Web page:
Root canal therapy has been around in one form or another since the mid-18th century when dental surgeon Philip Pfaff placed lead and gold pulp caps to protect infected nerve tissue in decaying teeth. Of course, long before and long since the advent of endodontics (dental treatments concerned with the innermost layer of the tooth), people have opted to have painful, damaged, or decayed teeth extracted altogether. Neither root canal therapy nor tooth extraction sound like particularly attractive options. However, treatment is needed to relieve the pain of exposed pulp tissue and avoid the spread of infection to other areas of the body. Your dentist will recommend the best option for you, but understanding the advantages and disadvantages of tooth extractions and root canals will help you make a better informed decision.
When is an Extraction the Best Option?
There are several reasons why your dentist may recommend total extraction:
- The tooth has broken off at the gum line (either to injury or decay).
- The remaining structure cannot support a crown, even with adjunctive measures like a buildup and pins.
- A deep fracture or crack descends into the root portion of the tooth.
- Impacted wisdom teeth push against the neighboring teeth, leading to decay and gum inflammation. Since the hard structure of the tooth and its awkward angle are creating the problem, as opposed to the pulp tissue, root canal therapy is unnecessary.
Ultimately, your dentist wants to preserve as much natural tooth structure as possible, so extractions are only recommended if they’re absolutely necessary. The primary advantages of extraction include lower upfront cost and no possibility of needing retreatment of the root canal. It should be noted though, that removing a tooth entirely can lead to further oral health problems like jawbone deterioration, shifting teeth, and a higher risk for gum disease and tooth decay.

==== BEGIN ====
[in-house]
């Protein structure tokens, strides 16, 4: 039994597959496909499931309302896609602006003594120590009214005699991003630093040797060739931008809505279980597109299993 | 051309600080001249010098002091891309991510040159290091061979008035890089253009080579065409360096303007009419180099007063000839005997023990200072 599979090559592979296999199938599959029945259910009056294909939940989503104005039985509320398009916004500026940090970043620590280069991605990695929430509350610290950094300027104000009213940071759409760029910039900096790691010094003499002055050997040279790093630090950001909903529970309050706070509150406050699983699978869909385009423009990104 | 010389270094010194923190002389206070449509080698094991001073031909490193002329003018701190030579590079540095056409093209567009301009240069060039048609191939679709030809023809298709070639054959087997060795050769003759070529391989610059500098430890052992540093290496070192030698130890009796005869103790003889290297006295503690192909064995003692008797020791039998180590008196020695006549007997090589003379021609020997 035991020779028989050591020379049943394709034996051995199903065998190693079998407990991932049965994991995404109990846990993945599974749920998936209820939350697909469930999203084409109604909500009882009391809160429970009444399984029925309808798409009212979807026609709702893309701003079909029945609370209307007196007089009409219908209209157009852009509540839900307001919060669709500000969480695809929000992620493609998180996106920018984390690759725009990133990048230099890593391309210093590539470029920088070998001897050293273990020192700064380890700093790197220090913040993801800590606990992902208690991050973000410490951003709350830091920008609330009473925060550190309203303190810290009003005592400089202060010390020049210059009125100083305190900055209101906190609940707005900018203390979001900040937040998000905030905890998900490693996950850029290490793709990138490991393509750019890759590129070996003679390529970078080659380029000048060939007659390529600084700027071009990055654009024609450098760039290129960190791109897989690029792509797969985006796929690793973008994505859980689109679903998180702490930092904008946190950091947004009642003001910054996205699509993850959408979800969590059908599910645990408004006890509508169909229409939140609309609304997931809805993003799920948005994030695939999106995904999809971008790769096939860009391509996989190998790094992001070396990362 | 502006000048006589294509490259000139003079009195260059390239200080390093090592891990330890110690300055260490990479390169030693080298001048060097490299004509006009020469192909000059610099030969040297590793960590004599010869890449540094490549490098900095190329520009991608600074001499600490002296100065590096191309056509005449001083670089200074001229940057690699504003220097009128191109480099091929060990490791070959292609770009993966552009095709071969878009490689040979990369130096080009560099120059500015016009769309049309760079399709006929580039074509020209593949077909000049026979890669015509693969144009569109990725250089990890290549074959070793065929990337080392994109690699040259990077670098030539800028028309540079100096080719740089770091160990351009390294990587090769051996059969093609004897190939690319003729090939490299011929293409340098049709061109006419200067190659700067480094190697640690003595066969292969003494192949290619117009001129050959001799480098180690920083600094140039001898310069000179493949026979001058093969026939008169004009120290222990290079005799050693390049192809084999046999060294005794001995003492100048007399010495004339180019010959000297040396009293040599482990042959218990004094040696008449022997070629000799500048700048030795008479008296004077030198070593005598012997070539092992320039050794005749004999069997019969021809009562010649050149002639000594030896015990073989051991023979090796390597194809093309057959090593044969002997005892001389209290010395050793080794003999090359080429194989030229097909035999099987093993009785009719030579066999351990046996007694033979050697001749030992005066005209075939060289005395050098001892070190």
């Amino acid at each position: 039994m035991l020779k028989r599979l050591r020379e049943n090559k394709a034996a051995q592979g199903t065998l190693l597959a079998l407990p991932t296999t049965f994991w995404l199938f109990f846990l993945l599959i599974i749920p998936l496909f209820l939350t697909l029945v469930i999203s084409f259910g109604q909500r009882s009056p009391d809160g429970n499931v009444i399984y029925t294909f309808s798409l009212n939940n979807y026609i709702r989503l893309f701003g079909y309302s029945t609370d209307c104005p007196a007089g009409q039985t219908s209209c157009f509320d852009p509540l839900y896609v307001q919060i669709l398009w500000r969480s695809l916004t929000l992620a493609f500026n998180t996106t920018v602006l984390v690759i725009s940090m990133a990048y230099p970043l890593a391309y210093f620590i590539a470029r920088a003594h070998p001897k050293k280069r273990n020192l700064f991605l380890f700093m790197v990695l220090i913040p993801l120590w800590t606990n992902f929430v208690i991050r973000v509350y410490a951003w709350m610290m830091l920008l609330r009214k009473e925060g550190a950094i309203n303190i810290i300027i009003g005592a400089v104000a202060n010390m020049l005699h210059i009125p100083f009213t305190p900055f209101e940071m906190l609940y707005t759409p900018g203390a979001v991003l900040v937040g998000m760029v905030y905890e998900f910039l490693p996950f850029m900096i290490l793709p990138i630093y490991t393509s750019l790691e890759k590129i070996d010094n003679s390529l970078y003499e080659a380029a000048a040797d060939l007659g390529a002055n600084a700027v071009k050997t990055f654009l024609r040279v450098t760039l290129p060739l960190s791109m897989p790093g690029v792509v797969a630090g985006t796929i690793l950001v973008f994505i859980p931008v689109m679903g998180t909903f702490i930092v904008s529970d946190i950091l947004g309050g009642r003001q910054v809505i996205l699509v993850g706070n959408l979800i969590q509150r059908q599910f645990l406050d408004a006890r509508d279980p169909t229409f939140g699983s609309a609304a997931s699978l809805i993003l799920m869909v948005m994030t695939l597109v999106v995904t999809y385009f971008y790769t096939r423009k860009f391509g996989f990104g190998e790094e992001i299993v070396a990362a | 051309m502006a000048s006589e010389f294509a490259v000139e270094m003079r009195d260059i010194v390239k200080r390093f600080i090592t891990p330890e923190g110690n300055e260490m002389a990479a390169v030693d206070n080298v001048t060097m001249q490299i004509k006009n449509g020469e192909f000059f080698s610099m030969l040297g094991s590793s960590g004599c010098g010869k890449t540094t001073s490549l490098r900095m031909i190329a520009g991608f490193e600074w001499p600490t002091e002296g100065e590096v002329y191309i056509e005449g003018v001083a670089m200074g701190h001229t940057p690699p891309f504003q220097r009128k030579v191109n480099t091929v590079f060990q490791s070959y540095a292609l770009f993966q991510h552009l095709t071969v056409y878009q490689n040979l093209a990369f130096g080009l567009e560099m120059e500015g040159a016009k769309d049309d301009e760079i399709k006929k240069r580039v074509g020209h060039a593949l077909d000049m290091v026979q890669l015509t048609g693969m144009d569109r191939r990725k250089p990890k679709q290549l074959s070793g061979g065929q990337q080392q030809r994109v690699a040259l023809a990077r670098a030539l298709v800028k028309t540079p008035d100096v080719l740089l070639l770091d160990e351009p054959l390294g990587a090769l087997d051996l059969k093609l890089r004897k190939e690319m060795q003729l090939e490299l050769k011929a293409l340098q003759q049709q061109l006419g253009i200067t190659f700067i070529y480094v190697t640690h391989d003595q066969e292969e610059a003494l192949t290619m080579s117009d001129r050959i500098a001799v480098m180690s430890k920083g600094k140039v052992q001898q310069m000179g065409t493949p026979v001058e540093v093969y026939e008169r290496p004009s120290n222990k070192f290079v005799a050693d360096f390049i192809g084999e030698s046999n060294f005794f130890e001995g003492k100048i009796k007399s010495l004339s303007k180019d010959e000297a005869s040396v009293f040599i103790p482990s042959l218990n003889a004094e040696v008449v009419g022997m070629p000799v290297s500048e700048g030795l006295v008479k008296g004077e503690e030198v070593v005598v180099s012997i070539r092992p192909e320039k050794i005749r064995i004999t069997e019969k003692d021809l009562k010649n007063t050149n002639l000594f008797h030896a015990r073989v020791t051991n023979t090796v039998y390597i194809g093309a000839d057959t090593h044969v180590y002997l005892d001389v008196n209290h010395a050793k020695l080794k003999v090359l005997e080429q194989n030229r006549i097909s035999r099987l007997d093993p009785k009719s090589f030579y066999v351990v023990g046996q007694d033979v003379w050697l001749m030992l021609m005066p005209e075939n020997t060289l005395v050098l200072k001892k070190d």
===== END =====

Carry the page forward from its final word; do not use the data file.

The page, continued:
When Should You Opt for a Root Canal?
If your dentist recommends a root canal, it’s because the tooth is robust enough overall to save. While root canal therapy does remove the living part of the tooth, the hard enamel and dentin remain. Once refilled with gutta percha and crowned, the performance and esthetics of the tooth will be restored. However, it’s worth noting that root canal therapy costs more than either a simple or surgical extraction. In addition, you may need a referral to a root canal specialist (endodontist) if your dentist feels it’s in your best interest and, in rare cases, a root canal treatment may fail and require a costly retreatment.
About Shawn Hofkes, DDS
With advanced training in oral and maxillofacial surgery and certification in oral and IV sedation, Shawn Hofkes, DDS provides advanced dentistry including safe, comfortable surgical extractions from our state-of-the-art dentist office in Cerritos, CA. To schedule your appointment or consultation with Dr. Hofkes, contact us today. We proudly serve patients of all ages from Cerritos, Lakewood, Long Beach, Buena Park, and all surrounding communities.